Forgive me, for I am a selfish knitter…

I try to be a good person, but…

I am actually a terrible person. I have all these plans to knit Christmas gifts for other people (e.g. a vintage Mary Maxim reindeer sweater for The Girl, cowls and fingerless mitts for various and sundry friends and/or relatives, a hat and socks for my husband, etc. etc.), but I keep getting distracted by stuff for me. Plus, I’m having trouble using my copious stash for these urgently required items so I keep buying things.  For instance, this Spud & Chloe Fine that I just bought for the husband’s Chili Pepper Hat, which I’m almost finished:

Spud & Chloe Fine in Hippo and Pavement

In fact, I was recently busted by the aforementioned spouse when he asked me “Hey, I once heard you say that you have more yarn than you’ll ever use in your lifetime, so why did you just buy more?” Naturally, I had no answer for this so pretended I hadn’t heard the question. How can I possibly make him understand that, yes, I have a veritable mountain of perfectly good fingering weight yarn stored under every bed and in every closet in the house, but none in the exact colour needed for the hat I’m making you with all the love in my heart.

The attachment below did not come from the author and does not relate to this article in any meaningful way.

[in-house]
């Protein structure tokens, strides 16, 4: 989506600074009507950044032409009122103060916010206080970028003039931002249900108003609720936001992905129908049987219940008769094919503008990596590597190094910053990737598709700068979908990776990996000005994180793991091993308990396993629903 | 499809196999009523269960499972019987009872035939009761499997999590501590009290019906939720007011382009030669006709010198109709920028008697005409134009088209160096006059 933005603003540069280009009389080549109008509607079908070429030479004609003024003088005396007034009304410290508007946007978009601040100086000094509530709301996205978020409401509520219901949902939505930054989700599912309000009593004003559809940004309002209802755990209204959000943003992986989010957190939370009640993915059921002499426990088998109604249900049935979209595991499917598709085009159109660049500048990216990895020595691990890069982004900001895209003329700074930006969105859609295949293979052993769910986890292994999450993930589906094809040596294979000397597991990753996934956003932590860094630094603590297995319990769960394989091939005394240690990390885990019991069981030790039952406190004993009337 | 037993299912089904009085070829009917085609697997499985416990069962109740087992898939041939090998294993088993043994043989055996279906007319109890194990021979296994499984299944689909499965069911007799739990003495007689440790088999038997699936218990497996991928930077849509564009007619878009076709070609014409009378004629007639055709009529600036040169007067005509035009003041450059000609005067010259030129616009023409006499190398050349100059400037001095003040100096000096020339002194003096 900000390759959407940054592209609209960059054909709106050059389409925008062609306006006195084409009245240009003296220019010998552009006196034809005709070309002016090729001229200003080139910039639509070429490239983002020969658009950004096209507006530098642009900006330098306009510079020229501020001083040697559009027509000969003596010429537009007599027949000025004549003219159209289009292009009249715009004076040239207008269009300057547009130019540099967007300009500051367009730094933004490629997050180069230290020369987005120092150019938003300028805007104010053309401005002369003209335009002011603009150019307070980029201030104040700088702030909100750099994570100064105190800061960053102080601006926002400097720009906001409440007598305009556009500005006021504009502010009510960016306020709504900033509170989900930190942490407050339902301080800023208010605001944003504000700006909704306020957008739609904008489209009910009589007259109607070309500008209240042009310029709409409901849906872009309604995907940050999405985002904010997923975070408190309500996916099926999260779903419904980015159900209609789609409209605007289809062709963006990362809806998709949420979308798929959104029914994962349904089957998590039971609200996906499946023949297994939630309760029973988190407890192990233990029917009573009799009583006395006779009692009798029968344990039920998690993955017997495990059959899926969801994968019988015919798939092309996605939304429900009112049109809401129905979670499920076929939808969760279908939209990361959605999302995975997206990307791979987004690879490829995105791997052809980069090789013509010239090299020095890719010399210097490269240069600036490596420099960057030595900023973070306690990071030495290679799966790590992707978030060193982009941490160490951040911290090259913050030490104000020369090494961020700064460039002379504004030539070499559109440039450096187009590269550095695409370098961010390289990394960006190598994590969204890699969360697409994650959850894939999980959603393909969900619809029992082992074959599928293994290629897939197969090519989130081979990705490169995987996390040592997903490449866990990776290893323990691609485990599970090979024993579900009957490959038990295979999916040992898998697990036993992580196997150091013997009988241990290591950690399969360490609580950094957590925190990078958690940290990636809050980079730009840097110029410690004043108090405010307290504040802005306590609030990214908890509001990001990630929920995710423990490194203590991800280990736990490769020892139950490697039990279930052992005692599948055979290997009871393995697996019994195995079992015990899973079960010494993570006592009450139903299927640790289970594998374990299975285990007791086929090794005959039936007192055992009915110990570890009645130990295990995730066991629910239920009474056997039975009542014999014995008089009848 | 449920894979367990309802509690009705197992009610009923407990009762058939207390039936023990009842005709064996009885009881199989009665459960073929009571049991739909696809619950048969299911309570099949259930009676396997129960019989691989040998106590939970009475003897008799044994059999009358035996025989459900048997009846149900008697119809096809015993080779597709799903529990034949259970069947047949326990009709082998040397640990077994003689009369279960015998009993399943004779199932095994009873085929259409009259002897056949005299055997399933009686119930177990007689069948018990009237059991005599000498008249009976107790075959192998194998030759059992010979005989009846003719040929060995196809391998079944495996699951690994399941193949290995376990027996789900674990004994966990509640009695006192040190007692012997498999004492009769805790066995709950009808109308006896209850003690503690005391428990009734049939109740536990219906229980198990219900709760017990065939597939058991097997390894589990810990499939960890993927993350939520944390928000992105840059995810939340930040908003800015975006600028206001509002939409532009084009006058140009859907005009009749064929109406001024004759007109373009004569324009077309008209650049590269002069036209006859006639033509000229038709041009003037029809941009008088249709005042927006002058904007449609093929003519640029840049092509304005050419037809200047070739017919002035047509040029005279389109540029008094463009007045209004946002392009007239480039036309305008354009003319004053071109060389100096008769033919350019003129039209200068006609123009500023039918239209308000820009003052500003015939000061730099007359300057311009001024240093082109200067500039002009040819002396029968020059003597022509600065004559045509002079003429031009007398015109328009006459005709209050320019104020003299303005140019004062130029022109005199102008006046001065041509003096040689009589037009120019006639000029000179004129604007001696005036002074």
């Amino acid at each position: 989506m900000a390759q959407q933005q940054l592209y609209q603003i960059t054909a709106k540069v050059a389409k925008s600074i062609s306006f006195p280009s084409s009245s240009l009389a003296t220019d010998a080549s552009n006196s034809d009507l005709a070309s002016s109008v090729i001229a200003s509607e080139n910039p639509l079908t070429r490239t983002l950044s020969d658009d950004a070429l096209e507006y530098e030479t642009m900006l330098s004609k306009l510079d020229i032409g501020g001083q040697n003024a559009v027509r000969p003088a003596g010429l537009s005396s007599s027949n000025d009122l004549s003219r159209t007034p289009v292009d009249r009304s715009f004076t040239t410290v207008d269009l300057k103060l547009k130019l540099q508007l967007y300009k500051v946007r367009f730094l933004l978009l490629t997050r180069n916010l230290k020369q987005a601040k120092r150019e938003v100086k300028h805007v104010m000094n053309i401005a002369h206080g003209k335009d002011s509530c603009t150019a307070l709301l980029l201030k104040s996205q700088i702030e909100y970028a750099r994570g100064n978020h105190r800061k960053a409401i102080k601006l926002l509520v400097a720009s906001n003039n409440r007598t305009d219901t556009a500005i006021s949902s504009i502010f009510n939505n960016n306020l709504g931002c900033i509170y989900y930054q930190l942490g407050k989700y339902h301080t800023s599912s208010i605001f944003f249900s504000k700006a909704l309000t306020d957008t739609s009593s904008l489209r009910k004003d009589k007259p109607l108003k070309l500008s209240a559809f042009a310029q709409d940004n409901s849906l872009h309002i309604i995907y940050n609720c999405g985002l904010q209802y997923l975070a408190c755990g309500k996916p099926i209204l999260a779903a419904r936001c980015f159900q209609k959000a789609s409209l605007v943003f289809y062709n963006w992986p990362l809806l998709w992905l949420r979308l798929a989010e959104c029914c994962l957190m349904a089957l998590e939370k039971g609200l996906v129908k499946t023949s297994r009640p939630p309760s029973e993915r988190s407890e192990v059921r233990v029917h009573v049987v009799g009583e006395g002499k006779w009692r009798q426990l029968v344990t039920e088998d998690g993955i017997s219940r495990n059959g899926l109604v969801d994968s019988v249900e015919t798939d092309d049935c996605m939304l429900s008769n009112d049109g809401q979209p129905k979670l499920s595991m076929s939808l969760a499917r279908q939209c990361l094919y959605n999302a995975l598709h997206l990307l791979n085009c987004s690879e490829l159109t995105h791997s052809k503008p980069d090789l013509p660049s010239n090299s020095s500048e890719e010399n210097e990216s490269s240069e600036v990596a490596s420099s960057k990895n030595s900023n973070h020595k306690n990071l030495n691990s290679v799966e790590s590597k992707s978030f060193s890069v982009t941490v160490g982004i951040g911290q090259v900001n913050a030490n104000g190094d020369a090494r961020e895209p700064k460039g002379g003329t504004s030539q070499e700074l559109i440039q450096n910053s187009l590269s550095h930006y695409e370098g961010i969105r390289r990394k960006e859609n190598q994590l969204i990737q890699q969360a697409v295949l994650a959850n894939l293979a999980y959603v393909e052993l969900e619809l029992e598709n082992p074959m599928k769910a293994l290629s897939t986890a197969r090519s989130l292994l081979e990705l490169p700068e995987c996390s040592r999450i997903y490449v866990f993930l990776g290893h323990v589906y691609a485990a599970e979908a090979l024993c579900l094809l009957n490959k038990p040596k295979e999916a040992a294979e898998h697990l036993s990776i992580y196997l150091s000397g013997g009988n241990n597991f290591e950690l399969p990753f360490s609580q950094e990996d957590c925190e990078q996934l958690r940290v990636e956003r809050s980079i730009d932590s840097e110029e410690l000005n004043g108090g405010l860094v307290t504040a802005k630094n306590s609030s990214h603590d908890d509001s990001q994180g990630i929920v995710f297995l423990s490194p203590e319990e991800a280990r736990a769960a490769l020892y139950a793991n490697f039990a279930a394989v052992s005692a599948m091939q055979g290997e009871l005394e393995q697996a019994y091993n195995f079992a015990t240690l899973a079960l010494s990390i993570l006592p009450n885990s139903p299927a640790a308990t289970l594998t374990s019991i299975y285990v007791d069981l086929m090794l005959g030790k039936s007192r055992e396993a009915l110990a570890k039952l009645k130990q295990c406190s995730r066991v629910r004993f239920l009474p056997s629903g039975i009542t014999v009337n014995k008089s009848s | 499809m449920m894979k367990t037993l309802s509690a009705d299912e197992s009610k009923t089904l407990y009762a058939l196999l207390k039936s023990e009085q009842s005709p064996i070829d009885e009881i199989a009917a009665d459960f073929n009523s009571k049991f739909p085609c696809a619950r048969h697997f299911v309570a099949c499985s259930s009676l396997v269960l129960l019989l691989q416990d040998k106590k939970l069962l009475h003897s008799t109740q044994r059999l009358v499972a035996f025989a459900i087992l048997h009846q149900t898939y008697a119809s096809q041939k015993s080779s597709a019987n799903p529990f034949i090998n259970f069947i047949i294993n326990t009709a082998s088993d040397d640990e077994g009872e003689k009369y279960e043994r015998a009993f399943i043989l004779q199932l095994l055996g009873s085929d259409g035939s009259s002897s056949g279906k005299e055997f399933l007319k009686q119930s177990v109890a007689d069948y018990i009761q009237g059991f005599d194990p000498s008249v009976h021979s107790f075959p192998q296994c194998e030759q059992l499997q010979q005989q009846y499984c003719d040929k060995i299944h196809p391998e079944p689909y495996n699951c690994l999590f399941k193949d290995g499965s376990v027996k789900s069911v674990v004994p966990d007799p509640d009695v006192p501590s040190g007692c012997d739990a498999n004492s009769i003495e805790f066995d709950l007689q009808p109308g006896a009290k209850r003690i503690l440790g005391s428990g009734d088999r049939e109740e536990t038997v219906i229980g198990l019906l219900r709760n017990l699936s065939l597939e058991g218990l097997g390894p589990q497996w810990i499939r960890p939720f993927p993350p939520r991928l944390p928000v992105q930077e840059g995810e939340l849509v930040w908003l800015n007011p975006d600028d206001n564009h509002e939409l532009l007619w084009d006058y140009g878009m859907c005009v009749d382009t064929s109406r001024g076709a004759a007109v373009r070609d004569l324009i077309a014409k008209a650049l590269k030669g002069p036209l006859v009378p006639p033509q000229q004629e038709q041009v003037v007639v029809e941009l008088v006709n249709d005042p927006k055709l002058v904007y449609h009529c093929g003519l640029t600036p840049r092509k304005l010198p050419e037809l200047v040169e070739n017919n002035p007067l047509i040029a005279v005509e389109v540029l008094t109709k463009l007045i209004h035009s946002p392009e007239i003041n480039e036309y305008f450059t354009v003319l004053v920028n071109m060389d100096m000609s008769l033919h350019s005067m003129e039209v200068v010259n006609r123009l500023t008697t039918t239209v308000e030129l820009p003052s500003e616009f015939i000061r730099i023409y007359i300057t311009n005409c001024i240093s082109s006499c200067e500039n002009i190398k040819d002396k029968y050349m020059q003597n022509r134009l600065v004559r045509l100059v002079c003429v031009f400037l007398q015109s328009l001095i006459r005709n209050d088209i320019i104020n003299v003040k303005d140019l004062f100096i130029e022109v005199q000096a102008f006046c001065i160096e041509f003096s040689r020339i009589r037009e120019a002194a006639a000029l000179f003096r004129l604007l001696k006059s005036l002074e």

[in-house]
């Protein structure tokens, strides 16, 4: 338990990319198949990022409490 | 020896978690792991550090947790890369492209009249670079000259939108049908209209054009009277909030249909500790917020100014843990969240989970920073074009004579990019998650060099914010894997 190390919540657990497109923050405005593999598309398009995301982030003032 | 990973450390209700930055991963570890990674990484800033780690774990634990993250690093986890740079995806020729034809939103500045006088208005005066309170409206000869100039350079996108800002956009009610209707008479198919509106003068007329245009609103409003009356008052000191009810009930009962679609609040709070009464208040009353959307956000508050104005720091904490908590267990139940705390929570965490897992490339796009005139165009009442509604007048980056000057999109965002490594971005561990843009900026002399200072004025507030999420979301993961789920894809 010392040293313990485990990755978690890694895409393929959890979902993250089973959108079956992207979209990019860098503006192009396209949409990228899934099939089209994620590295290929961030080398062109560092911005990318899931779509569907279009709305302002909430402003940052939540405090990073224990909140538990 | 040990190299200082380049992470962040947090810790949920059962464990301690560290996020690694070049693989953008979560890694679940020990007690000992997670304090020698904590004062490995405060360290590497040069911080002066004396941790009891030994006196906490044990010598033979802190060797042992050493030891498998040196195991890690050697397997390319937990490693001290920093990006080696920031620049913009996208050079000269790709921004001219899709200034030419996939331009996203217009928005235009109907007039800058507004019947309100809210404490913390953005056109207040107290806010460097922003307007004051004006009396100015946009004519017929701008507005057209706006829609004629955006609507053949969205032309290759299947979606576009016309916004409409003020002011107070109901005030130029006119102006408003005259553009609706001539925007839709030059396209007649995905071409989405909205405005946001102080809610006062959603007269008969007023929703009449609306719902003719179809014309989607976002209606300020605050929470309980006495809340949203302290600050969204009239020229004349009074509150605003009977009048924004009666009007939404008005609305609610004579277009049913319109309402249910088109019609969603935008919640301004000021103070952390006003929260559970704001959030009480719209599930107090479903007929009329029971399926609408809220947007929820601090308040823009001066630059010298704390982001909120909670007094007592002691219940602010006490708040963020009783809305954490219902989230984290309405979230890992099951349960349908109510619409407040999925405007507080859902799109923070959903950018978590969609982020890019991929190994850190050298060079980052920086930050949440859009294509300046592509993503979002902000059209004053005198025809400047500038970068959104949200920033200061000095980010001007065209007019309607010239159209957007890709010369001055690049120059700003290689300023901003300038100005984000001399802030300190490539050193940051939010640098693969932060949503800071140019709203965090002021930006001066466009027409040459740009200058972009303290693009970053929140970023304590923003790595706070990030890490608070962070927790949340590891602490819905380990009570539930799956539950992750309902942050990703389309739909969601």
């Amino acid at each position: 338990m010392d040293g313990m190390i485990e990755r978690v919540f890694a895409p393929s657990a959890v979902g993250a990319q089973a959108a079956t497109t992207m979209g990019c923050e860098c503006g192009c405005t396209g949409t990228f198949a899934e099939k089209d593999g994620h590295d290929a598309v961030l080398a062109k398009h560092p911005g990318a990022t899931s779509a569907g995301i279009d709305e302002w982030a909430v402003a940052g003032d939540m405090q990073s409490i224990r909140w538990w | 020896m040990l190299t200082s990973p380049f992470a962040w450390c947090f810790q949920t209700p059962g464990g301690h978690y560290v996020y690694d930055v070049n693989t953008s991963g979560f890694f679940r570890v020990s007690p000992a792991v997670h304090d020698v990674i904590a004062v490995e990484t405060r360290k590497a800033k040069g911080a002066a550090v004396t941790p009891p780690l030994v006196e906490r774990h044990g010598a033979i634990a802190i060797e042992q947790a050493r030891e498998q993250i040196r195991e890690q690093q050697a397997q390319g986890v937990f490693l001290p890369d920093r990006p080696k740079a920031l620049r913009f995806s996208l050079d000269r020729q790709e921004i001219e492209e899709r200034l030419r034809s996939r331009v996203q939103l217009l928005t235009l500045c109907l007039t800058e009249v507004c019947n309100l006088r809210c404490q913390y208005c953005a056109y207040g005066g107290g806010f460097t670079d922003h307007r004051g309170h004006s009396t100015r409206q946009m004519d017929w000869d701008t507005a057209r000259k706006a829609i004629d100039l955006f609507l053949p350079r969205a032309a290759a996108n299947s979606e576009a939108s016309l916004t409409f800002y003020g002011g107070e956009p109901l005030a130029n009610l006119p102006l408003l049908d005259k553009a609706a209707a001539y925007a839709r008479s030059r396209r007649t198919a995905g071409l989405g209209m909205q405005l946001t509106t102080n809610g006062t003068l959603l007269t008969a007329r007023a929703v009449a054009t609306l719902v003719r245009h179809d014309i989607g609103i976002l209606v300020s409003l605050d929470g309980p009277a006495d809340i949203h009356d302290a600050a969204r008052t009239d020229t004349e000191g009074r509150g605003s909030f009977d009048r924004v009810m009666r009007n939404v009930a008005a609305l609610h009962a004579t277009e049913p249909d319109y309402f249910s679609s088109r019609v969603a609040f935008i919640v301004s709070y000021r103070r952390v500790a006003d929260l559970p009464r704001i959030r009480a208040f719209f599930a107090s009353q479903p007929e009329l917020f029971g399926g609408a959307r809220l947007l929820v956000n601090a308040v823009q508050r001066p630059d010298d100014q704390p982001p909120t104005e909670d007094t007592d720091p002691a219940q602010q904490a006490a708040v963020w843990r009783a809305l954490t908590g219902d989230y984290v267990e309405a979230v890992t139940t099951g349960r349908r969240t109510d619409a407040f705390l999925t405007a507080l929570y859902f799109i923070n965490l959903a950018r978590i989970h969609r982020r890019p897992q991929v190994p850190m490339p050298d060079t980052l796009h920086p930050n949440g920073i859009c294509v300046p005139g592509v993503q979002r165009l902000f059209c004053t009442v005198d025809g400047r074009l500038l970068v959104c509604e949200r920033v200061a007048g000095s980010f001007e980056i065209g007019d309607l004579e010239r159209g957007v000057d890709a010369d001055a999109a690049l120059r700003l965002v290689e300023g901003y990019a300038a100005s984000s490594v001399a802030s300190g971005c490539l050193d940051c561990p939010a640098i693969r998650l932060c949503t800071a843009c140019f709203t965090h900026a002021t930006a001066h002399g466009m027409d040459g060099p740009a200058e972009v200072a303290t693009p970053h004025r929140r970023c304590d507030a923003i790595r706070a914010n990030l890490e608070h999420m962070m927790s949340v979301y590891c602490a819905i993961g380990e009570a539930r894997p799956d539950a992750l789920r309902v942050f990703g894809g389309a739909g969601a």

Um, yeah…. I’m keeping that

An example of an object tricot initially meant for someone else that I have subsequently selfishly appropriated is Jane Richmond‘s Rae, which I made using SweetGeorgia’s Tough Love Sock in a custom colourway from Knit City. I think you’ll agree that the pattern and the yarn were born for each other. Just look how stripey it is without being pool-y:

Rae Scarf

 

 

 

 

 

 

 

 

 

 

 

 

Of course, my idea was that this will be a gift for someone as-yet-undetermined, but the more I look at it and wrap it around my neck, the more I realize that I need to just accept that the only way someone else will have this is if it’s pried from my cold dead hands.